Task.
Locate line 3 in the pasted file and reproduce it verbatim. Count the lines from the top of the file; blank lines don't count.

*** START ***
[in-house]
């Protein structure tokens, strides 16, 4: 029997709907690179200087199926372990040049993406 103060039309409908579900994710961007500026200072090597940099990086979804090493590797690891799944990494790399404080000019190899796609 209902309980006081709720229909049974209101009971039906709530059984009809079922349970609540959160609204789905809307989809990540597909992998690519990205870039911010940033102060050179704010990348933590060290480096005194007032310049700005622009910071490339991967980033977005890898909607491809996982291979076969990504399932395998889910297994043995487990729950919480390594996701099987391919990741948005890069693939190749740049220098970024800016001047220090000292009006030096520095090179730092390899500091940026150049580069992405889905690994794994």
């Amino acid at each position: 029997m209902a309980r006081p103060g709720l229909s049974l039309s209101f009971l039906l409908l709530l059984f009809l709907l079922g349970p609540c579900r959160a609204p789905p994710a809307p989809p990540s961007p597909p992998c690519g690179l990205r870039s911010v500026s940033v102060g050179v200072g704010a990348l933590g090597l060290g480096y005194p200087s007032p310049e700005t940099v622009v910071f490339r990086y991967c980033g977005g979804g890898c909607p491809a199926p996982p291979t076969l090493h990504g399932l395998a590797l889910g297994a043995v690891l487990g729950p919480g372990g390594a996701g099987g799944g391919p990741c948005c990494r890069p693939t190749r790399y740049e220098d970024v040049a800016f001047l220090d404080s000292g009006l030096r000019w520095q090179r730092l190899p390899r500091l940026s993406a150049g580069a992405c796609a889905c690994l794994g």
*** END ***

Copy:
């Amino acid at each position: 029997m209902a309980r006081p103060g709720l229909s049974l039309s209101f009971l039906l409908l709530l059984f009809l709907l079922g349970p609540c579900r959160a609204p789905p994710a809307p989809p990540s961007p597909p992998c690519g690179l990205r870039s911010v500026s940033v102060g050179v200072g704010a990348l933590g090597l060290g480096y005194p200087s007032p310049e700005t940099v622009v910071f490339r990086y991967c980033g977005g979804g890898c909607p491809a199926p996982p291979t076969l090493h990504g399932l395998a590797l889910g297994a043995v690891l487990g729950p919480g372990g390594a996701g099987g799944g391919p990741c948005c990494r890069p693939t190749r790399y740049e220098d970024v040049a800016f001047l220090d404080s000292g009006l030096r000019w520095q090179r730092l190899p390899r500091l940026s993406a150049g580069a992405c796609a889905c690994l794994g």